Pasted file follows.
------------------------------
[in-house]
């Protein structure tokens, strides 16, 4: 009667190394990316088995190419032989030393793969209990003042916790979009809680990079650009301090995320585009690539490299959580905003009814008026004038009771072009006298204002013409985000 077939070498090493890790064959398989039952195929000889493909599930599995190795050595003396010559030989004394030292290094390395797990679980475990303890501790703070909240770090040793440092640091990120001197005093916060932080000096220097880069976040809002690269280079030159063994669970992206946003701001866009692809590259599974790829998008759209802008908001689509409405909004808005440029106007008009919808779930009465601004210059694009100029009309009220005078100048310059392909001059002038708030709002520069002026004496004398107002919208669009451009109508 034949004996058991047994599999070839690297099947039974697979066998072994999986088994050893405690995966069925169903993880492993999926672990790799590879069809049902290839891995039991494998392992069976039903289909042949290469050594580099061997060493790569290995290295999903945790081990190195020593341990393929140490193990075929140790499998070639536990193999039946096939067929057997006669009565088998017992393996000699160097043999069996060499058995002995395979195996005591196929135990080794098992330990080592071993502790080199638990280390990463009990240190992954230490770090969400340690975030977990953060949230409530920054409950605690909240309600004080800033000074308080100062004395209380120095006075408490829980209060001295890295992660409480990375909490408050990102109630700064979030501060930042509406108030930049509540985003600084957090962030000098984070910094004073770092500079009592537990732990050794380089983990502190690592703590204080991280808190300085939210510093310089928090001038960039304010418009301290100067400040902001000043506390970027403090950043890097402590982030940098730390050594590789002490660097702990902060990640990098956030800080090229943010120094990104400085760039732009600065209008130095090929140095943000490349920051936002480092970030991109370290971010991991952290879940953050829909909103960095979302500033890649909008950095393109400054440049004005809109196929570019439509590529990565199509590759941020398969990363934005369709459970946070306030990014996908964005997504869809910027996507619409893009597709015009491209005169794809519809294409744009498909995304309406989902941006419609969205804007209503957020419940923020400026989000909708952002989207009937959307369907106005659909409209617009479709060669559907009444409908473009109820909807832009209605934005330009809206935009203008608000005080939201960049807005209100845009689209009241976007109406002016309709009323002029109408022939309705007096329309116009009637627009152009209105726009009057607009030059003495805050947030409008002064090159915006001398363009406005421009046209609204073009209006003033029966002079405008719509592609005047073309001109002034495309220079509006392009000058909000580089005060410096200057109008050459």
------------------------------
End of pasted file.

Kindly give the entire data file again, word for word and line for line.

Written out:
[in-house]
């Protein structure tokens, strides 16, 4: 009667190394990316088995190419032989030393793969209990003042916790979009809680990079650009301090995320585009690539490299959580905003009814008026004038009771072009006298204002013409985000 077939070498090493890790064959398989039952195929000889493909599930599995190795050595003396010559030989004394030292290094390395797990679980475990303890501790703070909240770090040793440092640091990120001197005093916060932080000096220097880069976040809002690269280079030159063994669970992206946003701001866009692809590259599974790829998008759209802008908001689509409405909004808005440029106007008009919808779930009465601004210059694009100029009309009220005078100048310059392909001059002038708030709002520069002026004496004398107002919208669009451009109508 034949004996058991047994599999070839690297099947039974697979066998072994999986088994050893405690995966069925169903993880492993999926672990790799590879069809049902290839891995039991494998392992069976039903289909042949290469050594580099061997060493790569290995290295999903945790081990190195020593341990393929140490193990075929140790499998070639536990193999039946096939067929057997006669009565088998017992393996000699160097043999069996060499058995002995395979195996005591196929135990080794098992330990080592071993502790080199638990280390990463009990240190992954230490770090969400340690975030977990953060949230409530920054409950605690909240309600004080800033000074308080100062004395209380120095006075408490829980209060001295890295992660409480990375909490408050990102109630700064979030501060930042509406108030930049509540985003600084957090962030000098984070910094004073770092500079009592537990732990050794380089983990502190690592703590204080991280808190300085939210510093310089928090001038960039304010418009301290100067400040902001000043506390970027403090950043890097402590982030940098730390050594590789002490660097702990902060990640990098956030800080090229943010120094990104400085760039732009600065209008130095090929140095943000490349920051936002480092970030991109370290971010991991952290879940953050829909909103960095979302500033890649909008950095393109400054440049004005809109196929570019439509590529990565199509590759941020398969990363934005369709459970946070306030990014996908964005997504869809910027996507619409893009597709015009491209005169794809519809294409744009498909995304309406989902941006419609969205804007209503957020419940923020400026989000909708952002989207009937959307369907106005659909409209617009479709060669559907009444409908473009109820909807832009209605934005330009809206935009203008608000005080939201960049807005209100845009689209009241976007109406002016309709009323002029109408022939309705007096329309116009009637627009152009209105726009009057607009030059003495805050947030409008002064090159915006001398363009406005421009046209609204073009209006003033029966002079405008719509592609005047073309001109002034495309220079509006392009000058909000580089005060410096200057109008050459």